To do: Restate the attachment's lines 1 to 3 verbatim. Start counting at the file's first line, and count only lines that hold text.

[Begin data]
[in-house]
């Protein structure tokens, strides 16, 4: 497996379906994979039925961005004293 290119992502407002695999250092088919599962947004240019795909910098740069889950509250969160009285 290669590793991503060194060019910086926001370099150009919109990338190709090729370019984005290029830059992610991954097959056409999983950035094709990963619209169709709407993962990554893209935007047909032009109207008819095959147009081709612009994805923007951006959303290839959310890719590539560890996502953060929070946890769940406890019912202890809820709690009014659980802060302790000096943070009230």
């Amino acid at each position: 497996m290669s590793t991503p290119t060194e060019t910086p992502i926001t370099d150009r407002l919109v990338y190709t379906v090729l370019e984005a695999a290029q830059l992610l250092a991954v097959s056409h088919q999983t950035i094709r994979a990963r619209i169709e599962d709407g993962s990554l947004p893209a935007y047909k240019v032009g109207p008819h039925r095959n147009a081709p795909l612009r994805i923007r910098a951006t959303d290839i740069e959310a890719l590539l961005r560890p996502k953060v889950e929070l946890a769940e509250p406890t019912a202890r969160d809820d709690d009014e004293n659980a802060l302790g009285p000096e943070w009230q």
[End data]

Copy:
[in-house]
């Protein structure tokens, strides 16, 4: 497996379906994979039925961005004293 290119992502407002695999250092088919599962947004240019795909910098740069889950509250969160009285 290669590793991503060194060019910086926001370099150009919109990338190709090729370019984005290029830059992610991954097959056409999983950035094709990963619209169709709407993962990554893209935007047909032009109207008819095959147009081709612009994805923007951006959303290839959310890719590539560890996502953060929070946890769940406890019912202890809820709690009014659980802060302790000096943070009230």
């Amino acid at each position: 497996m290669s590793t991503p290119t060194e060019t910086p992502i926001t370099d150009r407002l919109v990338y190709t379906v090729l370019e984005a695999a290029q830059l992610l250092a991954v097959s056409h088919q999983t950035i094709r994979a990963r619209i169709e599962d709407g993962s990554l947004p893209a935007y047909k240019v032009g109207p008819h039925r095959n147009a081709p795909l612009r994805i923007r910098a951006t959303d290839i740069e959310a890719l590539l961005r560890p996502k953060v889950e929070l946890a769940e509250p406890t019912a202890r969160d809820d709690d009014e004293n659980a802060l302790g009285p000096e943070w009230q």